Miscellaneous

Changing Configuration Settings in MySQL

Changing configuration settings in MySQL wasn’t always easy. Of course it’s possible to change things (hopefully), but keeping track of everything is not always obvious. This is where configuration management systems like puppet, chef, ansible, … excels in making our life easier.

/etc/my.cnf

With MySQL 8.0, we worked in making your life easier (and the life of configuration management systems easier too).

Let’s first illustrate the problematic very naively:

As you can see, we can modify this configuration variable, but after a restart of MySQL, this change is lost, this behavior, of course is something known by all MySQL DBAs. The usual solution is then to also modify the configuration file (/etc/my.cnf in most cases).

SET PERSIST

We have added a new feature allowing to modify a configuration variable and make the change persistent:

Above, we can see that the change persists even after a restart. We have added SET PERSIST that will change the variable and store it somewhere so value will survive a crash or a restart. Also I hope you noticed a new feature: RESTART (since MySQL 8.0.4). Yes, before when you had to restart MySQL, you had to do it via an access to the operating system or using a GUI made available for you. This is the case when you use the cloud for example. The RESTART command is way more convenient.

SET PERSIST & RESTART

Below you can see a full example of how convenient these two new features in MySQL 8.0 are for the Cloud:

So you could see that it’s possible to change a READ_ONLY variable that will be modified after a restart and perform all this without quitting the MySQL Client. (using SET PERSIST_ONLY)

To change such variable extra privileges are needed:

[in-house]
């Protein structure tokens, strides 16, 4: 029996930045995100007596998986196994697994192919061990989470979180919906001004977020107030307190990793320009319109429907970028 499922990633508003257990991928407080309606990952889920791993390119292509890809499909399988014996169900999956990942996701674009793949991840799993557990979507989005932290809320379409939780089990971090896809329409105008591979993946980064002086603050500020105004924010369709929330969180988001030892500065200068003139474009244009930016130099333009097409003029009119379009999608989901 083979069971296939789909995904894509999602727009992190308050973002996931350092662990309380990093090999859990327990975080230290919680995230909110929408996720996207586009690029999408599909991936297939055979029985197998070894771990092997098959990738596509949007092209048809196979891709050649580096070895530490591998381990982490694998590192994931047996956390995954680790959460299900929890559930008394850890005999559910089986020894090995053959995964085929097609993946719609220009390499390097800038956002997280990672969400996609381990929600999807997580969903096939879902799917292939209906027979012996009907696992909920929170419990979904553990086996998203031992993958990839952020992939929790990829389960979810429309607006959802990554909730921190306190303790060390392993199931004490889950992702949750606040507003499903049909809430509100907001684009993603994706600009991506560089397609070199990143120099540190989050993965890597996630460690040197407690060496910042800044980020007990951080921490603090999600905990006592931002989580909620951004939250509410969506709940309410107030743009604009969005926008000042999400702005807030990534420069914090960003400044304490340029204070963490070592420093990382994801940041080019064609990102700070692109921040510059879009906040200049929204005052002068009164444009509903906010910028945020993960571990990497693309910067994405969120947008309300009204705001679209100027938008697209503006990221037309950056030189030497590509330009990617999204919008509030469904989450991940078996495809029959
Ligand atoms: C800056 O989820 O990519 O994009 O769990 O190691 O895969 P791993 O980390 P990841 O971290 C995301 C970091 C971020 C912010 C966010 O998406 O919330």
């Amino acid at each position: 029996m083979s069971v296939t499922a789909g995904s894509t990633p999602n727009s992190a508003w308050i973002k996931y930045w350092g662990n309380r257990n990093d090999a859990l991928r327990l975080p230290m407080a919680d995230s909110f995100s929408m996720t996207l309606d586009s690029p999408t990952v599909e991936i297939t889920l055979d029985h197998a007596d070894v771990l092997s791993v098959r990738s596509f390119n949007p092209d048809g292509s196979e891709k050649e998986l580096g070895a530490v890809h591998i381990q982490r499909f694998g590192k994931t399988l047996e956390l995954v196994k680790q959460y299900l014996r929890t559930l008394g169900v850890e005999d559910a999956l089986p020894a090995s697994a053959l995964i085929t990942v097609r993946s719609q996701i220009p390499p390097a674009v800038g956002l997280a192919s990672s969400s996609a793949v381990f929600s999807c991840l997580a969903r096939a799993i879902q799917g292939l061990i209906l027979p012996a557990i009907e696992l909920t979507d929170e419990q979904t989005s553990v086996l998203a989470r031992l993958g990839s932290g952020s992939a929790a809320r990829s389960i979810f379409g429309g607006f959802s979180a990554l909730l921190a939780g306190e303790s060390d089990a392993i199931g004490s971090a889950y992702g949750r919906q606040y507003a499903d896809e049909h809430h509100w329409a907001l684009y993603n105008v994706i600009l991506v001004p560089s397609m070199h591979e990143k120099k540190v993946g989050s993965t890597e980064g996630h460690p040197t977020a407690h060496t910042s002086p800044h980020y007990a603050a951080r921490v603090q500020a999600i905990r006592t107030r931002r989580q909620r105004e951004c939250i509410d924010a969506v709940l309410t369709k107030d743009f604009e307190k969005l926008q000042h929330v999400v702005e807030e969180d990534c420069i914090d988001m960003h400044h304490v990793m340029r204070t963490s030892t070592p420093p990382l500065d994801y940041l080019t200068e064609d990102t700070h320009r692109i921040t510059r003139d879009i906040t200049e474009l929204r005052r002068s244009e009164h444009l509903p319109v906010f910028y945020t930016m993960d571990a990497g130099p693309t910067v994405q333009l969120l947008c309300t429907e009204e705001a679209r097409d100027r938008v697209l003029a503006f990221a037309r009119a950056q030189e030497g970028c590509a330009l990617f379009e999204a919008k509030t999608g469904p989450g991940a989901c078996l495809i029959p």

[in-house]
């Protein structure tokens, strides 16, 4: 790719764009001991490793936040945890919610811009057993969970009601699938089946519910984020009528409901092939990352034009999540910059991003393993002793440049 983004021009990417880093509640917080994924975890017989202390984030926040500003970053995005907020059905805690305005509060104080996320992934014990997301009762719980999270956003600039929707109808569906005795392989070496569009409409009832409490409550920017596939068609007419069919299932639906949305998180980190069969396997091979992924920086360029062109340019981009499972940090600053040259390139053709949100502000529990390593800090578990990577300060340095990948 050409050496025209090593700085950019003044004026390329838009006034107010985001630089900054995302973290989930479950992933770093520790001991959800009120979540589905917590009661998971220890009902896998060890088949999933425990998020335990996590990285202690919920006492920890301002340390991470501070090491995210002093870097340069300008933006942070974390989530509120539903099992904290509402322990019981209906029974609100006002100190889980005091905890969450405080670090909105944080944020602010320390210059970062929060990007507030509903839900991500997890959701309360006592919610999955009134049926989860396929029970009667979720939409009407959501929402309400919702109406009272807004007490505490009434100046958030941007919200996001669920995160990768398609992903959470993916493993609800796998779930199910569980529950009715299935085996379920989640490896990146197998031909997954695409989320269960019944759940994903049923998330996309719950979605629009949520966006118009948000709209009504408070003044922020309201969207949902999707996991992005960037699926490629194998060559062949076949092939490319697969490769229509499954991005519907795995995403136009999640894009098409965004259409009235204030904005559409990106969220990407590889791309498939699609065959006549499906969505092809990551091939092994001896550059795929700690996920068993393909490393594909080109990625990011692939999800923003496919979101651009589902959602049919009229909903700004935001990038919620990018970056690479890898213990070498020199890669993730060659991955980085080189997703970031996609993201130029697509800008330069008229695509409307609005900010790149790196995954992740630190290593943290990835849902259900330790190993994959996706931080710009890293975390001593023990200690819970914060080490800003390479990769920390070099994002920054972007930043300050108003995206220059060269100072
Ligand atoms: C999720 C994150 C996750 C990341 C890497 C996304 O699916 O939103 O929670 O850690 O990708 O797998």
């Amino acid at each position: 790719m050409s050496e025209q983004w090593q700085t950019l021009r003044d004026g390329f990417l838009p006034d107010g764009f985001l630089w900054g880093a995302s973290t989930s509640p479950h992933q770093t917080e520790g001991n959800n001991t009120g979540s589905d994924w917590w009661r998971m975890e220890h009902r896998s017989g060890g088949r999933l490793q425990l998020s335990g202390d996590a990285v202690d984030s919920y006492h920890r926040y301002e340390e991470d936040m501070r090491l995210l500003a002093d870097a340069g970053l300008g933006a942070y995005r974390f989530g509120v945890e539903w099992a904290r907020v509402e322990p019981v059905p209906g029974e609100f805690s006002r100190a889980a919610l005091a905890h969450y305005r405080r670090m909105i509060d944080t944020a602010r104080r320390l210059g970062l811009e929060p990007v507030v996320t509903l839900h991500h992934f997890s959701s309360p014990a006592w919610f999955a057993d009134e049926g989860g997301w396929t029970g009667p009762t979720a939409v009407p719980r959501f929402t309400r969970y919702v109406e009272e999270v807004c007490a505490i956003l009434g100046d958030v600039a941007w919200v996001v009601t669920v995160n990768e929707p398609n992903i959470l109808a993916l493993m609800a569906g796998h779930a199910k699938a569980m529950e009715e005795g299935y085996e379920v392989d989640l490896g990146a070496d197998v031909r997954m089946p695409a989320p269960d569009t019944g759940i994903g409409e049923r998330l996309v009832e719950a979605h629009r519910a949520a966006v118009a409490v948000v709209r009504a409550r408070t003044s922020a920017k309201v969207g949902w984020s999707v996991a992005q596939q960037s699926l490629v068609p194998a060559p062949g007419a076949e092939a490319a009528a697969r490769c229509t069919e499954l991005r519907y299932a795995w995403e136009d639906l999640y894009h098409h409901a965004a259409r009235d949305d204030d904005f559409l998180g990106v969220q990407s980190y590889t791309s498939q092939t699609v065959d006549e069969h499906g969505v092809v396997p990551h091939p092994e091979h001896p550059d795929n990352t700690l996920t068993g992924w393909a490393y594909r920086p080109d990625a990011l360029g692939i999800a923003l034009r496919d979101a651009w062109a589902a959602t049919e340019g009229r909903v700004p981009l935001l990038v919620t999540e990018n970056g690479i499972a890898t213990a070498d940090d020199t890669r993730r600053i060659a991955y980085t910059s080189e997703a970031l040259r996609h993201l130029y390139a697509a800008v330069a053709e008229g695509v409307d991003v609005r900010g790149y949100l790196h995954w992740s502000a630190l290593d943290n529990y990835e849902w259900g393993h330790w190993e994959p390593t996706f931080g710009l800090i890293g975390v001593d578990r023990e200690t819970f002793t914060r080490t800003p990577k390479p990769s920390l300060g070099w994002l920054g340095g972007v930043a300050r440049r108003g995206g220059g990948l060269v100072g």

• SYSTEM_VARIABLES_ADMIN
  • PERSIST_RO_VARIABLES_ADMIN

If you are curious to know where the changes are stored, in MySQL datadir, there is new file mysqld-auto.cnf that store all the changes in JSON format:

What’s next ?

In the next version, we will also keep track of who, where and when the change was made:

And as now, it will be possible to use a performance_schema table to query such information from the MySQL Client (after restart):

mysql> select * from performance_schema.variables_info where variable_source like 'PERSISTED'G
*************************** 1. row ***************************
VARIABLE_NAME: innodb_buffer_pool_size
VARIABLE_SOURCE: PERSISTED
VARIABLE_PATH: /var/lib/mysql/mysqld-auto.cnf
MIN_VALUE: 5242880
MAX_VALUE: 9223372036854775807
SET_TIME: 2018-01-16 18:59:25
SET_USER: root
SET_HOST: localhost
*************************** 2. row ***************************
VARIABLE_NAME: innodb_log_file_size
VARIABLE_SOURCE: PERSISTED
VARIABLE_PATH: /var/lib/mysql/mysqld-auto.cnf/mysqld-auto.cnf
MIN_VALUE: 4194304
MAX_VALUE: 18446744073709551615
SET_TIME: 2018-01-16 18:58:47
SET_USER: root
SET_HOST: localhost

I think these two new features when combined will really improve MySQL usability in the Cloud.

And of course, now the question we could ask ourselves is what is the best way to configure your MySQL server? There is not yet a best practice, and as almost always when talking about MySQL, it depends…

My own suggestion would be to have the initial configuration (after install and first tuning) in /etc/my.cnf and then set everything from the client (even with configuration management systems). But this is my own opinion.

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